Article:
brutus

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See also: Brutus

Latin[edit]

Etymology[edit]

An Oscan loanword, from Proto-Indo-European *gʷréh₂us. Cognate with Ancient Greek βαρύς (barús), Persian گران (gerân) and Sanskrit गुरु (gurú). See also Latin gravis.

Pronunciation[edit]

Adjective[edit]

brūtus (feminine brūta, neuter brūtum); first/second declension

  1. heavy, unwieldy
  2. dull, stupid, insensible, unreasonable, irrational

Declension[edit]

First/second declension.

Number Singular Plural
Case / Gender Masculine Feminine Neuter Masculine Feminine Neuter
nominative brūtus brūta brūtum brūtī brūtae brūta
genitive brūtī brūtae brūtī brūtōrum brūtārum brūtōrum
dative brūtō brūtō brūtīs
accusative brūtum brūtam brūtum brūtōs brūtās brūta
ablative brūtō brūtā brūtō brūtīs
vocative brūte brūta brūtum brūtī brūtae brūta

Derived terms[edit]

Descendants[edit]

References[edit]

  • 1. brūtus in Charlton T. Lewis and Charles Short (1879) A Latin Dictionary, Oxford: Clarendon Press
  • brutus in Charlton T. Lewis (1891) An Elementary Latin Dictionary, New York: Harper & Brothers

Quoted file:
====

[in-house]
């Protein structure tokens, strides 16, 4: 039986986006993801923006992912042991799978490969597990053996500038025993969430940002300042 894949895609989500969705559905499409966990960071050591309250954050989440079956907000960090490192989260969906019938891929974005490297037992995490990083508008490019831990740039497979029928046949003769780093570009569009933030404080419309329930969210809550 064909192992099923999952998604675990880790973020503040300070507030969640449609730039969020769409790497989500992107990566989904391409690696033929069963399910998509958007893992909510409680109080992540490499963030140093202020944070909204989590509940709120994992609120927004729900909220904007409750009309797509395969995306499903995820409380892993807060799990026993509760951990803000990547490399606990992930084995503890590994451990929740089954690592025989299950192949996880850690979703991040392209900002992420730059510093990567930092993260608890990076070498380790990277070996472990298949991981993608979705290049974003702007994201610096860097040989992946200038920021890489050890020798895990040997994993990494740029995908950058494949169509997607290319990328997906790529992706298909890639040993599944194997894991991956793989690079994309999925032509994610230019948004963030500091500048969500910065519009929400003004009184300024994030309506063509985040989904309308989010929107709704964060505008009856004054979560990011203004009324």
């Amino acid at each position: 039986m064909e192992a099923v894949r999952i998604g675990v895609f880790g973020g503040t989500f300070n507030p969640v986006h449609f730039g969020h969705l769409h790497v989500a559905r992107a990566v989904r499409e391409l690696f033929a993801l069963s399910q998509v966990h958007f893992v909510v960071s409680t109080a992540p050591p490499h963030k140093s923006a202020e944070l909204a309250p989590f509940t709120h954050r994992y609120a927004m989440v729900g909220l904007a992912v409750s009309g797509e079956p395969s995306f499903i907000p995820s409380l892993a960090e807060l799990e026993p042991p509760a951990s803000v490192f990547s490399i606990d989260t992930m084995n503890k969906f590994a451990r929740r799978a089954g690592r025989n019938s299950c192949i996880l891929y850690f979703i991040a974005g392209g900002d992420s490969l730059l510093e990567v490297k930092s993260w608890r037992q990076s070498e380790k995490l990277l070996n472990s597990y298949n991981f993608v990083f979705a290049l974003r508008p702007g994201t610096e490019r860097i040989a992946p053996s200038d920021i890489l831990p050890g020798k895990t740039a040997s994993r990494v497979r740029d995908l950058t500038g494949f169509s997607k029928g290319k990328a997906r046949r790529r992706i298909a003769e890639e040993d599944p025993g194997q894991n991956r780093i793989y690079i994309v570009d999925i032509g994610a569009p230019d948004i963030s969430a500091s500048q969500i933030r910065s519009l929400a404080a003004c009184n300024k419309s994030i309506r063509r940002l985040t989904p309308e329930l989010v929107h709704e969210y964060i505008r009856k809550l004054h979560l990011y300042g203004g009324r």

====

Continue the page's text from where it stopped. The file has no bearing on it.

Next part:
• du Cange, Charles (1883), “brutus”, in G. A. Louis Henschel, Pierre Carpentier, Léopold Favre, editors, Glossarium Mediæ et Infimæ Latinitatis (in Latin), Niort: L. Favre
  • 1 brūtus” in Félix Gaffiot’s Dictionnaire Illustré Latin-Français, Hachette (1934)
  • brutus in Harry Thurston Peck, editor (1898) Harper's Dictionary of Classical Antiquities, New York: Harper & Brothers
  • brutus in William Smith, editor (1848) A Dictionary of Greek Biography and Mythology, London: John Murray
  • brute in The Century Dictionary, The Century Co., New York, 1911
  • brūtus¹” on page 243/2 of the Oxford Latin Dictionary (1st ed., 1968–82)
  • Niermeyer, Jan Frederik (1976), “brutus”, in Mediae Latinitatis Lexicon Minus (in Latin), Leiden, Boston: Brill, page 107/1